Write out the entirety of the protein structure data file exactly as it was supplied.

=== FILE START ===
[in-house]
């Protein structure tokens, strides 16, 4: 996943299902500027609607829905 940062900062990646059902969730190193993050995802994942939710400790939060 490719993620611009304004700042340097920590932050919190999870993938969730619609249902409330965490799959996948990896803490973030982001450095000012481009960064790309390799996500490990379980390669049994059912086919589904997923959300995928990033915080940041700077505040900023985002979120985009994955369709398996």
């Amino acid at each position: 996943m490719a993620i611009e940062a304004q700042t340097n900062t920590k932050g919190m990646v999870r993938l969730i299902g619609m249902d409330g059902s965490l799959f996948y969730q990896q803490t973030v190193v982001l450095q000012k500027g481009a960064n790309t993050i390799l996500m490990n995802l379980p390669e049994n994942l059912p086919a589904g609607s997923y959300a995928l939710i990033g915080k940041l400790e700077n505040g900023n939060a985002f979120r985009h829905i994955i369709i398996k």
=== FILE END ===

[in-house]
């Protein structure tokens, strides 16, 4: 996943299902500027609607829905 940062900062990646059902969730190193993050995802994942939710400790939060 490719993620611009304004700042340097920590932050919190999870993938969730619609249902409330965490799959996948990896803490973030982001450095000012481009960064790309390799996500490990379980390669049994059912086919589904997923959300995928990033915080940041700077505040900023985002979120985009994955369709398996």
């Amino acid at each position: 996943m490719a993620i611009e940062a304004q700042t340097n900062t920590k932050g919190m990646v999870r993938l969730i299902g619609m249902d409330g059902s965490l799959f996948y969730q990896q803490t973030v190193v982001l450095q000012k500027g481009a960064n790309t993050i390799l996500m490990n995802l379980p390669e049994n994942l059912p086919a589904g609607s997923y959300a995928l939710i990033g915080k940041l400790e700077n505040g900023n939060a985002f979120r985009h829905i994955i369709i398996k």